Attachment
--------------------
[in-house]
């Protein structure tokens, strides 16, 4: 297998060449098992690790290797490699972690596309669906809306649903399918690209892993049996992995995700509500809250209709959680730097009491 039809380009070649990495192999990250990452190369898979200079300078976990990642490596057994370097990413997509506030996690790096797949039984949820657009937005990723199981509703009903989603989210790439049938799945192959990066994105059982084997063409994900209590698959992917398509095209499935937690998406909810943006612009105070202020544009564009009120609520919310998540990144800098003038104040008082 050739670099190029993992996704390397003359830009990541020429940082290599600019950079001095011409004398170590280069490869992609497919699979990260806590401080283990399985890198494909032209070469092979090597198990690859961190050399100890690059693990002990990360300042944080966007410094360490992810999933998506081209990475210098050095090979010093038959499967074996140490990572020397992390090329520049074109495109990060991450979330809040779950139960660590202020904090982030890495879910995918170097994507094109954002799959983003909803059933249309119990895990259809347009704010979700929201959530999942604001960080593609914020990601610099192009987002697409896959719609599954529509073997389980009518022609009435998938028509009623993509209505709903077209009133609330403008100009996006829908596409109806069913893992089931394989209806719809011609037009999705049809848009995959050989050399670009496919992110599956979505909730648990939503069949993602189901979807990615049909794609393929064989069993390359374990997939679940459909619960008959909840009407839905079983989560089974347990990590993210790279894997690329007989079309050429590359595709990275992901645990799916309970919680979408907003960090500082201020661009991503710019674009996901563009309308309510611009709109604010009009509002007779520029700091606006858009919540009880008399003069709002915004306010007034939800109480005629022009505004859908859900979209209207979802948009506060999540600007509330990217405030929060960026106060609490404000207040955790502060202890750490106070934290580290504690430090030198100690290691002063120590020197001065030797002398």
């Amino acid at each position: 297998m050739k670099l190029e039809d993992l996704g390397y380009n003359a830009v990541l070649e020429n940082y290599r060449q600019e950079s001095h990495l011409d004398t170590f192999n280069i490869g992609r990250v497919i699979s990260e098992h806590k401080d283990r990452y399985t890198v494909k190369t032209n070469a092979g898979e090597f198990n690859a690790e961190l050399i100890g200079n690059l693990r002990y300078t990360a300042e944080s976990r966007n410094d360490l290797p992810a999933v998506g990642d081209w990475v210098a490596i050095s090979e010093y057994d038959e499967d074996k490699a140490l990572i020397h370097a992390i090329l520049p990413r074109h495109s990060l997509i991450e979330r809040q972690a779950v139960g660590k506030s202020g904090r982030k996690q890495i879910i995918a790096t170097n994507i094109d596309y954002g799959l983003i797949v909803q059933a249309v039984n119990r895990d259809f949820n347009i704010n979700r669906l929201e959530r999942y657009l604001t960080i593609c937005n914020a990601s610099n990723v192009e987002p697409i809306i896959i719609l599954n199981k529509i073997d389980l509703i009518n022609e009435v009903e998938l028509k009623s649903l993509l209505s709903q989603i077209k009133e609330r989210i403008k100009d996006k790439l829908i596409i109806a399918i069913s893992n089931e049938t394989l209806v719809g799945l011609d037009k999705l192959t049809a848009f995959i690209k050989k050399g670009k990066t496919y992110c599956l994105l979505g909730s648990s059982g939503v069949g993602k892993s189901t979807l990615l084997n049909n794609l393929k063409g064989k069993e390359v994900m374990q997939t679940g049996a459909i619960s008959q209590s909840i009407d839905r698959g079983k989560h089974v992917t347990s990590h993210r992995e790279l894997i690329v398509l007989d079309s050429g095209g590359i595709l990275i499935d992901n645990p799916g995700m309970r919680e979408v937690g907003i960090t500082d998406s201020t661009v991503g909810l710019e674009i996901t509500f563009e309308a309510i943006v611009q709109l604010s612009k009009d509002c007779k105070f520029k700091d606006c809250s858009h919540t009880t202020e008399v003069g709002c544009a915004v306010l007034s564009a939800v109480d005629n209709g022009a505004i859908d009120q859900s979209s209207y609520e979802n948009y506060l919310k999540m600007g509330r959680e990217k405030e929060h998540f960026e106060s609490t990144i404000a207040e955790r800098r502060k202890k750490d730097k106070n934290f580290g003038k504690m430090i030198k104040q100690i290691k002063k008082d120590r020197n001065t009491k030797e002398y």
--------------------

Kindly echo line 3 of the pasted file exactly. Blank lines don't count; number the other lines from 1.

């Amino acid at each position: 297998m050739k670099l190029e039809d993992l996704g390397y380009n003359a830009v990541l070649e020429n940082y290599r060449q600019e950079s001095h990495l011409d004398t170590f192999n280069i490869g992609r990250v497919i699979s990260e098992h806590k401080d283990r990452y399985t890198v494909k190369t032209n070469a092979g898979e090597f198990n690859a690790e961190l050399i100890g200079n690059l693990r002990y300078t990360a300042e944080s976990r966007n410094d360490l290797p992810a999933v998506g990642d081209w990475v210098a490596i050095s090979e010093y057994d038959e499967d074996k490699a140490l990572i020397h370097a992390i090329l520049p990413r074109h495109s990060l997509i991450e979330r809040q972690a779950v139960g660590k506030s202020g904090r982030k996690q890495i879910i995918a790096t170097n994507i094109d596309y954002g799959l983003i797949v909803q059933a249309v039984n119990r895990d259809f949820n347009i704010n979700r669906l929201e959530r999942y657009l604001t960080i593609c937005n914020a990601s610099n990723v192009e987002p697409i809306i896959i719609l599954n199981k529509i073997d389980l509703i009518n022609e009435v009903e998938l028509k009623s649903l993509l209505s709903q989603i077209k009133e609330r989210i403008k100009d996006k790439l829908i596409i109806a399918i069913s893992n089931e049938t394989l209806v719809g799945l011609d037009k999705l192959t049809a848009f995959i690209k050989k050399g670009k990066t496919y992110c599956l994105l979505g909730s648990s059982g939503v069949g993602k892993s189901t979807l990615l084997n049909n794609l393929k063409g064989k069993e390359v994900m374990q997939t679940g049996a459909i619960s008959q209590s909840i009407d839905r698959g079983k989560h089974v992917t347990s990590h993210r992995e790279l894997i690329v398509l007989d079309s050429g095209g590359i595709l990275i499935d992901n645990p799916g995700m309970r919680e979408v937690g907003i960090t500082d998406s201020t661009v991503g909810l710019e674009i996901t509500f563009e309308a309510i943006v611009q709109l604010s612009k009009d509002c007779k105070f520029k700091d606006c809250s858009h919540t009880t202020e008399v003069g709002c544009a915004v306010l007034s564009a939800v109480d005629n209709g022009a505004i859908d009120q859900s979209s209207y609520e979802n948009y506060l919310k999540m600007g509330r959680e990217k405030e929060h998540f960026e106060s609490t990144i404000a207040e955790r800098r502060k202890k750490d730097k106070n934290f580290g003038k504690m430090i030198k104040q100690i290691k002063k008082d120590r020197n001065t009491k030797e002398y």